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An anvil
Micrometer: note the anvil on the left


From Middle English anfilt, anvelt, anfelt, from late Old English anfilt, anfilte, anfealt, from earlier onfilti (anvil), from Proto-West Germanic *anafalt (compare Middle Dutch anvilte, Low German Anfilts, Anefilt, Old High German anafalz), compound of *ana (on) + *falt (beaten) (compare German falzen (to groove, fold, welt), Swedish dialectal filta (to beat)), from Proto-Indo-European *pelh₂-t- (shaken, beaten) (compare Middle Irish lethar (leather), Latin pellō (to beat, strike), Ancient Greek πάλλω (pállō, to toss, brandish)), enlargement of Proto-Indo-European *pelh₂- (to stir, move). More at felon.


  • (US) IPA(key): /ˈæn.vəl/, /ˈæn.vɪl/
  • (UK) IPA(key): /ˈæn.vɪl/
    • (file)


anvil (plural anvils)

  1. A heavy iron block used in the blacksmithing trade as a surface upon which metal can be struck and shaped.
  2. (anatomy) The incus bone in the middle ear.
  3. A stone or other hard surface used by a bird for breaking the shells of snails.
  4. The non-moving surface of a micrometer against which the item to be measured is placed.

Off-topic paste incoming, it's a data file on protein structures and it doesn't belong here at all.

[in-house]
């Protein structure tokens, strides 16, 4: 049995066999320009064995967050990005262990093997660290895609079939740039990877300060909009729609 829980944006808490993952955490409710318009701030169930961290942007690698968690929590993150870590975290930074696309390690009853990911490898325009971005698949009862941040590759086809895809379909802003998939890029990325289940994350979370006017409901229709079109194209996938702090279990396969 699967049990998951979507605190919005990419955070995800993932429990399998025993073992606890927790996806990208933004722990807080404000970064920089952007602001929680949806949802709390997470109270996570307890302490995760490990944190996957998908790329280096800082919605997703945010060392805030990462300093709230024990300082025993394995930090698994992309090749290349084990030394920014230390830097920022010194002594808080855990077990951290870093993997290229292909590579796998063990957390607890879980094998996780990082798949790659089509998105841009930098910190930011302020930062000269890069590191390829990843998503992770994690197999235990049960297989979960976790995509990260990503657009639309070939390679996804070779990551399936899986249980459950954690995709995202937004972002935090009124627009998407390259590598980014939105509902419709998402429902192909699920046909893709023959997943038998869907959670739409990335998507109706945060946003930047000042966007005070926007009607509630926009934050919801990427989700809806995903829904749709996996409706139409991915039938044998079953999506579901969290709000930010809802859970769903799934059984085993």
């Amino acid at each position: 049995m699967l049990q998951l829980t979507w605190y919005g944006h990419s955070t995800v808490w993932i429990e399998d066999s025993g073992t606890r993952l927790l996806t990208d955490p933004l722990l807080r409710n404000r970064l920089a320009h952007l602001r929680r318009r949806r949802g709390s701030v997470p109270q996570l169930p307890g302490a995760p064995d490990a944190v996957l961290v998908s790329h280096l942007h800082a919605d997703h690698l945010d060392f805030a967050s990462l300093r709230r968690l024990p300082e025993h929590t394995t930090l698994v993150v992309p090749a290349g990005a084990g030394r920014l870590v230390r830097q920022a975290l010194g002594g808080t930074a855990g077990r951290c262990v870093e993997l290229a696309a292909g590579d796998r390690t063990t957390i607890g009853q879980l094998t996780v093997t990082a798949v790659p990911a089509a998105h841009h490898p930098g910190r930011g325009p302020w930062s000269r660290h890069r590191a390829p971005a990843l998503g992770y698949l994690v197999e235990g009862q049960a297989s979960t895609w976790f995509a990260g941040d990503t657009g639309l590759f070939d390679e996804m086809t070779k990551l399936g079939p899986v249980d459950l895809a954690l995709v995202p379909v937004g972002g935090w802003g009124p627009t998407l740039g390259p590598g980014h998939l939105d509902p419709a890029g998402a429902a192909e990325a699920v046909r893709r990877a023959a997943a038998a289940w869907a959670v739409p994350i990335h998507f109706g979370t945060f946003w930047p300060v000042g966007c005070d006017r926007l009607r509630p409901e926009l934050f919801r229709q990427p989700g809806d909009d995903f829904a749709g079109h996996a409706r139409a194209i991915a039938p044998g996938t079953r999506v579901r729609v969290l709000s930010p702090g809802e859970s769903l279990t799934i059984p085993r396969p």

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anvil (third-person singular simple present anvils, present participle anvilling or anviling, simple past and past participle anvilled or anviled)

  1. To fashion on an anvil (often used figuratively).
    • 1648, Abraham Cowley, The Foure Ages of England, or, The Iron Age with Other Select Poems, London, Postscript,[1]
      I Have anvil’d out this Iron Age,
      Which I commit, not to your patronage,
      But skill and Art []
    • 1671, John Ogilby (translator), Atlas Chinensis, London, “A Third Embassy to the Emperor of China and East-Tartary,” p. 291,[2]
      The Family Tang caus’d an Iron Pillar to be erected there of three Rods high, and of a proportionable thickness, Anvil’d out of an intire Piece.
    • 1748, [Samuel Richardson], “Letter XCII”, in Clarissa. Or, The History of a Young Lady: [], volume VII, London: [] S[amuel] Richardson; [], OCLC 13631815, page 341:
      I never started a roguery, that did not come out of thy forge in a manner ready anvilled and hammered for execution []

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